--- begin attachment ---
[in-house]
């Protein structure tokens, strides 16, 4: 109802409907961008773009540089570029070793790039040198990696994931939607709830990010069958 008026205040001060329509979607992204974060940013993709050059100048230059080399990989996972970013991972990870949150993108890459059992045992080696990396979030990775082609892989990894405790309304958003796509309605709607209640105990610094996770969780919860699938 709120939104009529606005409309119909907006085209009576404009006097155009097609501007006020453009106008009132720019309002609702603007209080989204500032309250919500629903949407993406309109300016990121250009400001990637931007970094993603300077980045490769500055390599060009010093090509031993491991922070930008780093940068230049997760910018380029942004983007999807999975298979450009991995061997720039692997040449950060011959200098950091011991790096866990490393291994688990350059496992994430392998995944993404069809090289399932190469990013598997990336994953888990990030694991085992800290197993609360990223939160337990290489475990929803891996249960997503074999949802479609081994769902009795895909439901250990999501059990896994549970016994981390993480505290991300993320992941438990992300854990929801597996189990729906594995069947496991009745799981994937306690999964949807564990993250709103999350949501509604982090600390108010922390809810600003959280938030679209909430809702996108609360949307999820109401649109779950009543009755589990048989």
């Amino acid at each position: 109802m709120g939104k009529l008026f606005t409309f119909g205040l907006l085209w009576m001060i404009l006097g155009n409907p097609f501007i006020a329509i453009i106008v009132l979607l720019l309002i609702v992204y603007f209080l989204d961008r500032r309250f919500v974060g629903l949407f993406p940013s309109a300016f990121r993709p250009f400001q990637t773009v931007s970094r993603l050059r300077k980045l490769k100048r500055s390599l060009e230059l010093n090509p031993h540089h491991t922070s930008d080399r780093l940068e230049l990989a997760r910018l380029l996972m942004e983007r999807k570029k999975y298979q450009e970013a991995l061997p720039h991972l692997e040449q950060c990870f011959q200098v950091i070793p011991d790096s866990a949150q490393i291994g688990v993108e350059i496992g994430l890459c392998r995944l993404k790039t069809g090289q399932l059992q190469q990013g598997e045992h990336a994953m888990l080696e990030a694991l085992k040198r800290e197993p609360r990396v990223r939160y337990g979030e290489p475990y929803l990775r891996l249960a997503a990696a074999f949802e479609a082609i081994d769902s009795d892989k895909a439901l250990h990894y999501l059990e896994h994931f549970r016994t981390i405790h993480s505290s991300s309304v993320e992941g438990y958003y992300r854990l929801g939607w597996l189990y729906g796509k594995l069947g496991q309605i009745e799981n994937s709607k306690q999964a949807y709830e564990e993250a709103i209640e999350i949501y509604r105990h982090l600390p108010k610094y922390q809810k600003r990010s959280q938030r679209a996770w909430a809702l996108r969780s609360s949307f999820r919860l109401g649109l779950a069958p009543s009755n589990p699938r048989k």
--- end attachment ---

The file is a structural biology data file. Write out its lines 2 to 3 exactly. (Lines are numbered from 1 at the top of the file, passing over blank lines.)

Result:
């Protein structure tokens, strides 16, 4: 109802409907961008773009540089570029070793790039040198990696994931939607709830990010069958 008026205040001060329509979607992204974060940013993709050059100048230059080399990989996972970013991972990870949150993108890459059992045992080696990396979030990775082609892989990894405790309304958003796509309605709607209640105990610094996770969780919860699938 709120939104009529606005409309119909907006085209009576404009006097155009097609501007006020453009106008009132720019309002609702603007209080989204500032309250919500629903949407993406309109300016990121250009400001990637931007970094993603300077980045490769500055390599060009010093090509031993491991922070930008780093940068230049997760910018380029942004983007999807999975298979450009991995061997720039692997040449950060011959200098950091011991790096866990490393291994688990350059496992994430392998995944993404069809090289399932190469990013598997990336994953888990990030694991085992800290197993609360990223939160337990290489475990929803891996249960997503074999949802479609081994769902009795895909439901250990999501059990896994549970016994981390993480505290991300993320992941438990992300854990929801597996189990729906594995069947496991009745799981994937306690999964949807564990993250709103999350949501509604982090600390108010922390809810600003959280938030679209909430809702996108609360949307999820109401649109779950009543009755589990048989």
């Amino acid at each position: 109802m709120g939104k009529l008026f606005t409309f119909g205040l907006l085209w009576m001060i404009l006097g155009n409907p097609f501007i006020a329509i453009i106008v009132l979607l720019l309002i609702v992204y603007f209080l989204d961008r500032r309250f919500v974060g629903l949407f993406p940013s309109a300016f990121r993709p250009f400001q990637t773009v931007s970094r993603l050059r300077k980045l490769k100048r500055s390599l060009e230059l010093n090509p031993h540089h491991t922070s930008d080399r780093l940068e230049l990989a997760r910018l380029l996972m942004e983007r999807k570029k999975y298979q450009e970013a991995l061997p720039h991972l692997e040449q950060c990870f011959q200098v950091i070793p011991d790096s866990a949150q490393i291994g688990v993108e350059i496992g994430l890459c392998r995944l993404k790039t069809g090289q399932l059992q190469q990013g598997e045992h990336a994953m888990l080696e990030a694991l085992k040198r800290e197993p609360r990396v990223r939160y337990g979030e290489p475990y929803l990775r891996l249960a997503a990696a074999f949802e479609a082609i081994d769902s009795d892989k895909a439901l250990h990894y999501l059990e896994h994931f549970r016994t981390i405790h993480s505290s991300s309304v993320e992941g438990y958003y992300r854990l929801g939607w597996l189990y729906g796509k594995l069947g496991q309605i009745e799981n994937s709607k306690q999964a949807y709830e564990e993250a709103i209640e999350i949501y509604r105990h982090l600390p108010k610094y922390q809810k600003r990010s959280q938030r679209a996770w909430a809702l996108r969780s609360s949307f999820r919860l109401g649109l779950a069958p009543s009755n589990p699938r048989k």